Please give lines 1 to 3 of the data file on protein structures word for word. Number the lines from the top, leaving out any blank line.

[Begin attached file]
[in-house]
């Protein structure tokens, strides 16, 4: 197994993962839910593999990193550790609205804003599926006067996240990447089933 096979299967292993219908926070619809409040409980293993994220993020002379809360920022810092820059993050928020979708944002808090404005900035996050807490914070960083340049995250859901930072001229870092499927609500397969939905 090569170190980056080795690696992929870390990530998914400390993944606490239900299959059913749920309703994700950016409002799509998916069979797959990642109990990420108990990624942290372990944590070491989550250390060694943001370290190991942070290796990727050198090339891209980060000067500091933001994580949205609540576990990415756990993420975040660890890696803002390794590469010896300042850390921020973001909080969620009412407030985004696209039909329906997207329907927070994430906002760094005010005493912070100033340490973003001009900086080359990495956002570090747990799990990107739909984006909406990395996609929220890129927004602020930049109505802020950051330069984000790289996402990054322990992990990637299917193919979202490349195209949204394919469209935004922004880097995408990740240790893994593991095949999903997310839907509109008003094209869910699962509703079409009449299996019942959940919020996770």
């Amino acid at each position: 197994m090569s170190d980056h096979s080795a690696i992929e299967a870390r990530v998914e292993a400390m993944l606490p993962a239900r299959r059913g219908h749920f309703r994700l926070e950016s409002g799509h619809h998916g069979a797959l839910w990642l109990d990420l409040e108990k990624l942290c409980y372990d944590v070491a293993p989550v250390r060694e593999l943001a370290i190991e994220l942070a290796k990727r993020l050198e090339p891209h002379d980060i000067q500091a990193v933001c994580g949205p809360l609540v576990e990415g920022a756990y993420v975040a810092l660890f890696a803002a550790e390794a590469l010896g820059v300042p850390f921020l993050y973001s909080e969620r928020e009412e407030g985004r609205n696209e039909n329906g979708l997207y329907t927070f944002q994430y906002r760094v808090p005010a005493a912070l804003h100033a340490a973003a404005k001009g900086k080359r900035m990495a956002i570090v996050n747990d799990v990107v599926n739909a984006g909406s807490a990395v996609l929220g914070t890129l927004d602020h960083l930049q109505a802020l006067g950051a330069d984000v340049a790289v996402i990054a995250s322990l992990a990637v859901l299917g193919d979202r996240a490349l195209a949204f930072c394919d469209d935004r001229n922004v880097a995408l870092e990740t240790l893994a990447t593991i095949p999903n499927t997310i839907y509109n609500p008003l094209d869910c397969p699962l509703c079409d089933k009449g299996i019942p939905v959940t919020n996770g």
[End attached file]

[in-house]
């Protein structure tokens, strides 16, 4: 197994993962839910593999990193550790609205804003599926006067996240990447089933 096979299967292993219908926070619809409040409980293993994220993020002379809360920022810092820059993050928020979708944002808090404005900035996050807490914070960083340049995250859901930072001229870092499927609500397969939905 090569170190980056080795690696992929870390990530998914400390993944606490239900299959059913749920309703994700950016409002799509998916069979797959990642109990990420108990990624942290372990944590070491989550250390060694943001370290190991942070290796990727050198090339891209980060000067500091933001994580949205609540576990990415756990993420975040660890890696803002390794590469010896300042850390921020973001909080969620009412407030985004696209039909329906997207329907927070994430906002760094005010005493912070100033340490973003001009900086080359990495956002570090747990799990990107739909984006909406990395996609929220890129927004602020930049109505802020950051330069984000790289996402990054322990992990990637299917193919979202490349195209949204394919469209935004922004880097995408990740240790893994593991095949999903997310839907509109008003094209869910699962509703079409009449299996019942959940919020996770």
């Amino acid at each position: 197994m090569s170190d980056h096979s080795a690696i992929e299967a870390r990530v998914e292993a400390m993944l606490p993962a239900r299959r059913g219908h749920f309703r994700l926070e950016s409002g799509h619809h998916g069979a797959l839910w990642l109990d990420l409040e108990k990624l942290c409980y372990d944590v070491a293993p989550v250390r060694e593999l943001a370290i190991e994220l942070a290796k990727r993020l050198e090339p891209h002379d980060i000067q500091a990193v933001c994580g949205p809360l609540v576990e990415g920022a756990y993420v975040a810092l660890f890696a803002a550790e390794a590469l010896g820059v300042p850390f921020l993050y973001s909080e969620r928020e009412e407030g985004r609205n696209e039909n329906g979708l997207y329907t927070f944002q994430y906002r760094v808090p005010a005493a912070l804003h100033a340490a973003a404005k001009g900086k080359r900035m990495a956002i570090v996050n747990d799990v990107v599926n739909a984006g909406s807490a990395v996609l929220g914070t890129l927004d602020h960083l930049q109505a802020l006067g950051a330069d984000v340049a790289v996402i990054a995250s322990l992990a990637v859901l299917g193919d979202r996240a490349l195209a949204f930072c394919d469209d935004r001229n922004v880097a995408l870092e990740t240790l893994a990447t593991i095949p999903n499927t997310i839907y509109n609500p008003l094209d869910c397969p699962l509703c079409d089933k009449g299996i019942p939905v959940t919020n996770g």